Consumer products made with fluoropolymers include non-stick cookware, and breathable, all-weather clothing. These products are not PFOA, however. The information that EPA has available does not indicate that the routine use of household products poses a concern. EPA does not have any indication that the public is being exposed to PFOA through the use of Teflon®-coated or other trademarked nonstick cookware.  Teflon® and other trademarked products are not PFOA. At the present time, EPA does not believe there is any reason for consumers to stop using any products because of concerns about PFOA.

:smile: Your comment illustrates my point, because it wasn't really meant to be true; being that the argument of use of extra oil used cookware that isn't non-stick, as well as the link between aluminum to Alzheimer is also equally dubious as concerns of PTFE. My point being, that there are vague worries and concerns for both sides of the argument; perhaps these concerns can be extrapolated further to many or all food products (fats, carbs, MSG, and the delicious burnt crust on meats). So to quote myself, "until there is clear evidence one way or the other I would use what gives you the best results. "

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I would say that there is more than convincing "proof" (to the extent one can prove a negative) that neither the use of raw aluminum cookware nor PTFE-coated cookware creates any meaningful health risk.

--

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Now, this is strictly from a Chef's point of view, and I lay no claim to any health knowledge.

Stay away from the stuff!!!!

Why?

As other posters pointed out there is straight aluminum and anodized aluminum, with anodized being very expensive and in many cases more expensive than good quality s/s cookware with a "sandwich" (laminated discs of aluminum and s/s) bottom

Straight aluminum I hate with a passion. To date I have not seen a staight aluminum pot or pan with a "sandwich" bottom, and becasue of the lack of one, it warps--very quickly and very badly. For most commercial kitchens this isn't much of an issue since virtually all N. American commercial kitchens have gas ranges, and a warped pot or pan with a pronounced "belly" or warped bottom can still function fairly well. For those with an electric range, it is very--uh--"challanging" to cook with a warped pot/pan.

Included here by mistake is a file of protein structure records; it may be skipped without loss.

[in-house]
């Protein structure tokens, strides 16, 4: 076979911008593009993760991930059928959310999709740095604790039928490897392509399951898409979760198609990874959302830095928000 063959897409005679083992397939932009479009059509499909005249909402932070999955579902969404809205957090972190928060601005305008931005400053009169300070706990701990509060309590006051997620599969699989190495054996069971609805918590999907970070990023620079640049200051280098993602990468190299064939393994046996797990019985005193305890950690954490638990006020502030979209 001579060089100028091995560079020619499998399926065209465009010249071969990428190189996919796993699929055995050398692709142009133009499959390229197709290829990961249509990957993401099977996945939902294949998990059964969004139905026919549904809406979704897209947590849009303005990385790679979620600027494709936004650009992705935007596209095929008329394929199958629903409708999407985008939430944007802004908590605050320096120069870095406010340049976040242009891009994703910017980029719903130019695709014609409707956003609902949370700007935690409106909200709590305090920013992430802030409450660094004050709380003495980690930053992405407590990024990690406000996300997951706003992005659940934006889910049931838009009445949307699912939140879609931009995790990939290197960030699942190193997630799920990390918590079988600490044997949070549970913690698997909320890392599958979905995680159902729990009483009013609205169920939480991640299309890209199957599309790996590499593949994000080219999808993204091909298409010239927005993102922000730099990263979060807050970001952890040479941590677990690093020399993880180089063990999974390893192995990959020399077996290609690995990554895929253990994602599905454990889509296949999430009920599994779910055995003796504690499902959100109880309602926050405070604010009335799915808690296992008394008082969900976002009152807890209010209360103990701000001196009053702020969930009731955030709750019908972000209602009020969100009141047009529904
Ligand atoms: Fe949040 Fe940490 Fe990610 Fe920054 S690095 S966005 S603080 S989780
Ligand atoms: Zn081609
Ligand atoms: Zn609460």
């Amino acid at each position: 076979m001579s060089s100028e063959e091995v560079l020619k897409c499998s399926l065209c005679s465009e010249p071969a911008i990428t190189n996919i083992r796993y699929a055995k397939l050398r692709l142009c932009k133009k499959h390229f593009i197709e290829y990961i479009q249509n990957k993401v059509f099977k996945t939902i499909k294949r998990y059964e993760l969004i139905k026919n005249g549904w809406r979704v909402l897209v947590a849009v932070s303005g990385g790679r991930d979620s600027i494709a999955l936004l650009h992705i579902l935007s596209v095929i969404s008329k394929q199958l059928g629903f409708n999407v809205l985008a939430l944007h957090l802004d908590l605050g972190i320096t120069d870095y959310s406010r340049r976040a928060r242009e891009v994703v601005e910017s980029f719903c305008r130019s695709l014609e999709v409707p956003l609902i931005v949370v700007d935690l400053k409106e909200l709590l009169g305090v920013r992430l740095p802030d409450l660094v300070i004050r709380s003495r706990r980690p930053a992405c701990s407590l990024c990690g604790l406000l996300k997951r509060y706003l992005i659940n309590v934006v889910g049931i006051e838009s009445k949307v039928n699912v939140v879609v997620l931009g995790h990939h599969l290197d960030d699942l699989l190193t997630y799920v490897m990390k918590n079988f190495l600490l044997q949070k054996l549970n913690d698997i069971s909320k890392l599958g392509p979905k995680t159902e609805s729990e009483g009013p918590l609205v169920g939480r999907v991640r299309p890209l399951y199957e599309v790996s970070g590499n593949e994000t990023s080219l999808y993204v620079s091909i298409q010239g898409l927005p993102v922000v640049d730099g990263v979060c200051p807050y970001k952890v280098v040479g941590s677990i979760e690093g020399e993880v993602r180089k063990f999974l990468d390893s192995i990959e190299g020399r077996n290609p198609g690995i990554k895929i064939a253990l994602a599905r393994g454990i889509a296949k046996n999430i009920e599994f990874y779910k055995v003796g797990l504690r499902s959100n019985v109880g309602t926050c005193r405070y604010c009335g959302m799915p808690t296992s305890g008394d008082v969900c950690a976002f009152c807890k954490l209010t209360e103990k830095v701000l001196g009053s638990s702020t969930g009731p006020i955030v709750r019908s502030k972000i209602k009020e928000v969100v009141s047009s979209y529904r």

I hate them becasue the handles are invariably riveted on. The rivets then invariably work themselves loose, and then you have a pot/pan with a built-in "overflow protection devices", which means that any liquids above the rivet line will leak out and dribble all over the range. (or your hands as you saute) In my carreer I must have peened over the rivets on thousands of aluminum saute pans over a cement filled post in the parking lot with a meat hammer--and then inverted the stupid thing and pound flat the "belly" so the pot/pan can actually sit on the burner grate.....

And I hate, really, really, REALLY hate them becasue untreated aluminum oxidizes. Which means that whatever the pot/pan touches will turn black from oxidization: Hands, countertops, cupboard shelves. Certain soaps and detergents can aggravate this oxidation, so watch out what you wash the pot/pan with.

I hate them becasue if you have any white/cream liquids in them and stir with a metal whisk or spoon, your liquid will turn grey/black. Califlower and fennel tend to turn grey too when cooked in liquid in an aluminum pot/pan

I hate them because they pit far worse and far quicker than most other materials. Yes, s/s and even enameled ware will pit if you add undissolved salt to a liquid and then apply heat--some kind of a chemical reaction-don't know what it is or what it's called, but aluminum pits far, far quicker than any other material.

Well, I did say I hated the stuff, didn't I?.......

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I hate them becasue the handles are invariably riveted on.  The rivets then invariably work themselves loose, and then you have a pot/pan with a built-in "overflow protection devices", which means that any liquids above the rivet line will leak out and dribble all over the range.

I think the issue here is cheap-ass pans, not rivets in general. Some of the best pans made have riveted handles (there are restaurants in Europe using copper pans w/ rivited iron handles that are decades old). I have cookware that I've been using since 1991 that has never had a rivet issue.

But I agree with you on the warping and the oxidation. Warping is an issue on any non-sandwiched aluminum pan. You can warp the bejeezus out of anodized cookware (I've had to straighten mine with a hammer a few times).

I do have a 20qt, plain aluminum stock pot. No problems at all with it. Cheap, performs well, and isn't used with highly acid ingredients for the kinds of high heat cooking that causes warping.

Notes from the underbelly

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]

I think the issue here is cheap-ass pans, not rivets in general. Some of the best pans made have riveted handles (there are restaurants in Europe using copper pans w/ rivited iron handles that are decades old). I have cookware that I've been using since 1991 that has never had a rivet issue.

While this is true in many high quality pans, (to which I attest to as well, since I have a very nice laminated copper- s/s saute pan with a riveted on cast iron handle and after 10 years is still rock-solid) aluminum cookware invariably features aluminum rivets, and aluminum rivets are fairly soft and prone to fatigueing quickly. Manufacturers are loathe to use dis-similiar metal rivets on almunimum cookware, and even though welding aluminum is commonly ued in many other applications, I have yet to see an aluminum manufacturer weld handles on or use a combination of spot welding and rivets

IMHO aluminum only has three virtues: Good heat conductivity, is light, (this becomes very advantagous with large pots), and it's fairly cheap. The bad virtues I have listed above.